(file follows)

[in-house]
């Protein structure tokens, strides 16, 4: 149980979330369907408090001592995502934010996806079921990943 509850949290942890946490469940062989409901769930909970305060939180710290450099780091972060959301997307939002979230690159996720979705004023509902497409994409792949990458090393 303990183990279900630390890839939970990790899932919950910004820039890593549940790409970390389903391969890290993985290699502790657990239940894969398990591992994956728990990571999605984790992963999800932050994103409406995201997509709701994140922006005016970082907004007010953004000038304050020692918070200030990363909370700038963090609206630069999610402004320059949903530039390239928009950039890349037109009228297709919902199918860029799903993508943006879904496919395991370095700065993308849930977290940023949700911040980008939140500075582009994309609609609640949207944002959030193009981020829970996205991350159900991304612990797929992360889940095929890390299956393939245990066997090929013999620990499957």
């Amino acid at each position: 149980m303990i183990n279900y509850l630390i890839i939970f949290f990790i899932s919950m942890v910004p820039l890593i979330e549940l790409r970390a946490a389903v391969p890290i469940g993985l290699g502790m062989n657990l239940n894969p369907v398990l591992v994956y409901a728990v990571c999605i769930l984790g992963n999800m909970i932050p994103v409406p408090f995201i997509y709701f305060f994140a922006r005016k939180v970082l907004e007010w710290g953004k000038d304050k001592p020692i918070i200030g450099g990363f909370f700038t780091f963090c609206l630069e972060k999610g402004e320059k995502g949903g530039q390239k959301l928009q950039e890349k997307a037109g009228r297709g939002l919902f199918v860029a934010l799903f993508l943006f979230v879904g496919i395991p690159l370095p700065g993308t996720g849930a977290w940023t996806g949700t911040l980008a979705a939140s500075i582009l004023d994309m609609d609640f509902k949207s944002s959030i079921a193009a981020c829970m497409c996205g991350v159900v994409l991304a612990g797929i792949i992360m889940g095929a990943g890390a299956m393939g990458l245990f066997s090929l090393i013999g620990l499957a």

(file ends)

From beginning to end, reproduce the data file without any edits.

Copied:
[in-house]
């Protein structure tokens, strides 16, 4: 149980979330369907408090001592995502934010996806079921990943 509850949290942890946490469940062989409901769930909970305060939180710290450099780091972060959301997307939002979230690159996720979705004023509902497409994409792949990458090393 303990183990279900630390890839939970990790899932919950910004820039890593549940790409970390389903391969890290993985290699502790657990239940894969398990591992994956728990990571999605984790992963999800932050994103409406995201997509709701994140922006005016970082907004007010953004000038304050020692918070200030990363909370700038963090609206630069999610402004320059949903530039390239928009950039890349037109009228297709919902199918860029799903993508943006879904496919395991370095700065993308849930977290940023949700911040980008939140500075582009994309609609609640949207944002959030193009981020829970996205991350159900991304612990797929992360889940095929890390299956393939245990066997090929013999620990499957």
């Amino acid at each position: 149980m303990i183990n279900y509850l630390i890839i939970f949290f990790i899932s919950m942890v910004p820039l890593i979330e549940l790409r970390a946490a389903v391969p890290i469940g993985l290699g502790m062989n657990l239940n894969p369907v398990l591992v994956y409901a728990v990571c999605i769930l984790g992963n999800m909970i932050p994103v409406p408090f995201i997509y709701f305060f994140a922006r005016k939180v970082l907004e007010w710290g953004k000038d304050k001592p020692i918070i200030g450099g990363f909370f700038t780091f963090c609206l630069e972060k999610g402004e320059k995502g949903g530039q390239k959301l928009q950039e890349k997307a037109g009228r297709g939002l919902f199918v860029a934010l799903f993508l943006f979230v879904g496919i395991p690159l370095p700065g993308t996720g849930a977290w940023t996806g949700t911040l980008a979705a939140s500075i582009l004023d994309m609609d609640f509902k949207s944002s959030i079921a193009a981020c829970m497409c996205g991350v159900v994409l991304a612990g797929i792949i992360m889940g095929a990943g890390a299956m393939g990458l245990f066997s090929l090393i013999g620990l499957a």